Major churches join other religions to support Uluru Statement from the Heart
Major churches and other religious organisations have united in an unprecedented way to express their support for the Uluru Statement from the Heart.
Australia’s Anglican, Catholic and Uniting churches, as well as the National Council of Churches – an ecumenical organisation bringing together a number of Australia’s Christian churches – are among the religious groups who have signed a Joint Resolution calling for a constitutionally guaranteed First Nations voice.
Other groups who signed the resolution include the Australian National Council of Imams, the Executive Council of Australian Jewry, in addition to Australian Sikhs, Buddhists and Hindus.
It’s the first time such diverse faith communities have come together to endorse the Uluru Statement and its call for a First Nations Voice guaranteed by the Constitution.
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The event was televised live, and included a keynote speech by acclaimed Australian filmmaker and daughter of Aboriginal activist Charlie Perkins, Rachel Perkins of the Arrernte and Kalkadoon Nations.
The Joint Resolution – signed by representatives of the Anglican Church of Australia, the Uniting Church in Australia Assembly and the Australian Catholic Bishops Conference, among other religious organisations – calls on political leaders “to take immediate bipartisan action to hold a referendum on a First Nations voice.”
“Indigenous Australians must be now afforded their rightful place in the Australian Constitution,” the resolution adds.
“I am personally moved by the deep yearning expressed in the Statement from the Heart, and I am so encouraged that faith leaders have offered a response from the heart of their own spiritual traditions,” Catholic Archbishop of Melbourne Peter Comensoli told The Oz.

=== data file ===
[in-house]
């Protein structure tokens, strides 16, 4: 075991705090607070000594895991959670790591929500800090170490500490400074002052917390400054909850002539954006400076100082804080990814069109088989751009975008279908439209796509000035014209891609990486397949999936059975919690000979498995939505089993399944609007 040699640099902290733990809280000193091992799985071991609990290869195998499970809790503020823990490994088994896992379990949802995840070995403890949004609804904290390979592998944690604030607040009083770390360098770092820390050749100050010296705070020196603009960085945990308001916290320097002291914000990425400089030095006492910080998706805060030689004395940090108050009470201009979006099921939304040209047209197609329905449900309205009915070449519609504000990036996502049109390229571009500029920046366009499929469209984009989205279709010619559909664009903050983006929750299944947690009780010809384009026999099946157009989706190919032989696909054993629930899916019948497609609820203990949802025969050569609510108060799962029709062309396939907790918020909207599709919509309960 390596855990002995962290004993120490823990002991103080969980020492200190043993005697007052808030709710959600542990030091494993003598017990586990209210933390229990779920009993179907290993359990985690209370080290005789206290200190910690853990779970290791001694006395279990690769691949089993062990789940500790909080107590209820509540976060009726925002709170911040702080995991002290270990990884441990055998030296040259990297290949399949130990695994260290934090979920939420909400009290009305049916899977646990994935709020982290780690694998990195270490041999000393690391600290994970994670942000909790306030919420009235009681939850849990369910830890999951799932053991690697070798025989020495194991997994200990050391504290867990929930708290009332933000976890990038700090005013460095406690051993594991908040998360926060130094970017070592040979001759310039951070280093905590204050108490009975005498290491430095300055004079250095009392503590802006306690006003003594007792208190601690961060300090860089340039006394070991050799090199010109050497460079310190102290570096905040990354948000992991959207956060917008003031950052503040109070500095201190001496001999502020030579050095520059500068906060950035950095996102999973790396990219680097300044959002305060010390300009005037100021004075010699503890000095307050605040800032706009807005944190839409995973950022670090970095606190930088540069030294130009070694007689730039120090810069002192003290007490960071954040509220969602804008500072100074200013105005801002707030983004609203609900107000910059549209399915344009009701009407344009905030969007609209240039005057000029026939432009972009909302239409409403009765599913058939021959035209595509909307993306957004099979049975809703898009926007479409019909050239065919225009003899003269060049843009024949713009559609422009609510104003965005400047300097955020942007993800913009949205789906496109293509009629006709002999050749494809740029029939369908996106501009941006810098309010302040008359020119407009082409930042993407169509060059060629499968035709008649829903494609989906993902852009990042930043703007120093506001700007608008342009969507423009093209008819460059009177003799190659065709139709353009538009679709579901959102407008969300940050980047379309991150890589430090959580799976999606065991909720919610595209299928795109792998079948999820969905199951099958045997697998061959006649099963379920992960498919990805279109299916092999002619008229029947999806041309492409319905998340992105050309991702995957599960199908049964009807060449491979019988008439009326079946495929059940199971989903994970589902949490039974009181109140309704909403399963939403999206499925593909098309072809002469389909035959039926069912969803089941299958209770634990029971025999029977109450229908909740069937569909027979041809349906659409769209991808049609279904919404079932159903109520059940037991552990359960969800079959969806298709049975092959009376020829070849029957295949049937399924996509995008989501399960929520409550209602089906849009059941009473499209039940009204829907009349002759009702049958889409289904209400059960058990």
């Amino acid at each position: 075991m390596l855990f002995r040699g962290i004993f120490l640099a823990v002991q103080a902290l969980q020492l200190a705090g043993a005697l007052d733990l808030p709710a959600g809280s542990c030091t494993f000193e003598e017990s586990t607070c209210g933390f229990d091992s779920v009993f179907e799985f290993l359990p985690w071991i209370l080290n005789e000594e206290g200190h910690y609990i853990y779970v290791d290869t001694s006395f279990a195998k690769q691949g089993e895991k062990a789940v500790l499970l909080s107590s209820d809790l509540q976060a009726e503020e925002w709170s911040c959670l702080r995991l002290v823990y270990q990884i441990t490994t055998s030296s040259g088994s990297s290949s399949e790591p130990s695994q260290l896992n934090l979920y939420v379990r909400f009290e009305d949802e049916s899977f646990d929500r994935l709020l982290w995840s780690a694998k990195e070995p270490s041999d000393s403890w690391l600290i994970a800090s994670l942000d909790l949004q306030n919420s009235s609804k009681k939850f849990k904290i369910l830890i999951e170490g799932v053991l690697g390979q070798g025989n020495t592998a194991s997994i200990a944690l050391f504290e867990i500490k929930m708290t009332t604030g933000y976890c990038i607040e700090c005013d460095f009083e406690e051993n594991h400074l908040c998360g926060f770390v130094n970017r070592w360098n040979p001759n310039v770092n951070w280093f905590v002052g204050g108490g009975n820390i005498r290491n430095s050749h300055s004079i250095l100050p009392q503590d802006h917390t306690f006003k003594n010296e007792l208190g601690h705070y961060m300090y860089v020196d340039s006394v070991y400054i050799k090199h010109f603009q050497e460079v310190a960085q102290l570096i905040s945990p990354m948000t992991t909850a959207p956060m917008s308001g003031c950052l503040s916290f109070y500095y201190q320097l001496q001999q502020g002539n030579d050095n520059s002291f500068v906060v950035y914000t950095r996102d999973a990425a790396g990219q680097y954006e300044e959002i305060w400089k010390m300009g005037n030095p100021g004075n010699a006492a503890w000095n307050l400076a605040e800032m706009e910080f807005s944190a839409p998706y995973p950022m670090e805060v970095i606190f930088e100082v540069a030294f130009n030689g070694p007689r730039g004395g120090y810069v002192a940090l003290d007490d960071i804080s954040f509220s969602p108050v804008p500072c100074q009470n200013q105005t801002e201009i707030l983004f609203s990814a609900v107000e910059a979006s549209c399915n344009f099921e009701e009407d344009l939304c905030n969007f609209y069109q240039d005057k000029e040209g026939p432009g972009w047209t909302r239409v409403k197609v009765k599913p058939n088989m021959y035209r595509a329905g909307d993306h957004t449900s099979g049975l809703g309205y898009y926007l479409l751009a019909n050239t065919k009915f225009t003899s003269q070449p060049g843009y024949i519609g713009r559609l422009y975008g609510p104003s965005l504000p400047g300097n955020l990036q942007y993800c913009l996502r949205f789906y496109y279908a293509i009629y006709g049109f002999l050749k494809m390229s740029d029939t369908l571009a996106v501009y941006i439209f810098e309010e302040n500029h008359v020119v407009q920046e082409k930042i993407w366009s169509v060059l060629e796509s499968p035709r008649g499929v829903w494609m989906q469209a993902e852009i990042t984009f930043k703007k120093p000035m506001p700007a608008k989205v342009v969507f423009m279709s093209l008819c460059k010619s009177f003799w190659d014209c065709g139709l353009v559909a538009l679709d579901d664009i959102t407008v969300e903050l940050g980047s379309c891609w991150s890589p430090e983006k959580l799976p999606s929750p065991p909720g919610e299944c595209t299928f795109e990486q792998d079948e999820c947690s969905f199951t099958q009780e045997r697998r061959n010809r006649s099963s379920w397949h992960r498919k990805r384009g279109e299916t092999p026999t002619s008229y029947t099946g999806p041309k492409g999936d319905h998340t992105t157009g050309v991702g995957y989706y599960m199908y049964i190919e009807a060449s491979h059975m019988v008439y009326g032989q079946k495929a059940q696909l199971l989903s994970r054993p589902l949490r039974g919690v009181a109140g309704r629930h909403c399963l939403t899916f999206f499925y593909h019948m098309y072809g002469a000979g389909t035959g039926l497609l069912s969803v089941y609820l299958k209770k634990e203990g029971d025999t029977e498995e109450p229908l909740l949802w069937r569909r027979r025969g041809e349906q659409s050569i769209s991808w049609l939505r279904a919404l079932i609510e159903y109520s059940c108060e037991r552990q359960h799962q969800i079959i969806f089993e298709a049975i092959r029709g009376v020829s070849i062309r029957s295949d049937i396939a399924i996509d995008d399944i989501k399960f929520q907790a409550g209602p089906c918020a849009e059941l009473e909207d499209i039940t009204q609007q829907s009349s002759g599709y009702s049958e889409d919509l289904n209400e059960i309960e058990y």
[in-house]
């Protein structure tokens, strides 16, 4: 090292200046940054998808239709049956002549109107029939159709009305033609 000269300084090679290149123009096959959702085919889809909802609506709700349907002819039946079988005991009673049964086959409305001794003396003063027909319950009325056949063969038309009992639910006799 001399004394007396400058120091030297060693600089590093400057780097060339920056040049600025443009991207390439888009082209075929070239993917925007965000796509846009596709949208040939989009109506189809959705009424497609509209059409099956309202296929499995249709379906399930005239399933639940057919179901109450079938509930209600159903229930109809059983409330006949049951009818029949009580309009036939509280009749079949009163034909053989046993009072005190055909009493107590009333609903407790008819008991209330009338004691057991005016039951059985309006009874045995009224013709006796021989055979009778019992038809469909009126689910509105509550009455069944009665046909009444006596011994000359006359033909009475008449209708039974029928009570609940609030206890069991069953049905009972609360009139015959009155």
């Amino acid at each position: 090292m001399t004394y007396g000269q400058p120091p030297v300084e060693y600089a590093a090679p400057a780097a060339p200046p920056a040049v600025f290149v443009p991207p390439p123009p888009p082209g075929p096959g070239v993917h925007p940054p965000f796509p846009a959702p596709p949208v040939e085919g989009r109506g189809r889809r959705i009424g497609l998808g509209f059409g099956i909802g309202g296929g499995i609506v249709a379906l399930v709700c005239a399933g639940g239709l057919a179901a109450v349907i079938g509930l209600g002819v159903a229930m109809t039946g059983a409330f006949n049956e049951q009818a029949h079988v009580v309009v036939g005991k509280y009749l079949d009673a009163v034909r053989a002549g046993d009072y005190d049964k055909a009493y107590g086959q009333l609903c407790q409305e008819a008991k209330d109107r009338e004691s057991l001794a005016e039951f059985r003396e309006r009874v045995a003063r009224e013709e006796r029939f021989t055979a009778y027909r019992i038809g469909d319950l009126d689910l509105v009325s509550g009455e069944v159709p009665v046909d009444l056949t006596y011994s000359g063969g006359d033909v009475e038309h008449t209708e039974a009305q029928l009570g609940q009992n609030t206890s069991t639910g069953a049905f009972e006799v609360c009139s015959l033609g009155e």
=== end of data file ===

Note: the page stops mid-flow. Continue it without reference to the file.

“My hope is simply that Catholics will be inspired by Jesus to join the hard work of finding constitutional recognition of the voice of first peoples into our parliament, and that reconciliation will find new energy and witness at this moment in history,” he said.
Anglican Archbishop of Sydney Kanishka Raffel told The Oz he welcomed our new government’s commitment to implementing the Uluru Statement from the Heart and will “look forward to that process unfolding in coming months”.
The full text of the Joint Resolution on the Uluru Statement from the Heart reads:
“On this day in 2017, Aboriginal and Torres Strait Islander peoples came together at Uluru and asked Australians to walk with them towards a better future.
Through the Uluru Statement from the Heart, Indigenous Australians asked for constitutional recognition through a constitutionally guaranteed voice in their own affairs.
As leaders representing diverse religious communities, we declare our support of the Uluru Statement and its call for a First Nations Voice guaranteed by the Constitution.
We endorse this reform as necessary, right and reasonable.
Indigenous Australians must be now afforded their rightful place in the Australian Constitution.
There have been many processes and much work completed.
The one thing left to do is let the Australian people have their say.
We call on political leaders to take immediate bipartisan action to hold a referendum on a First Nations voice.”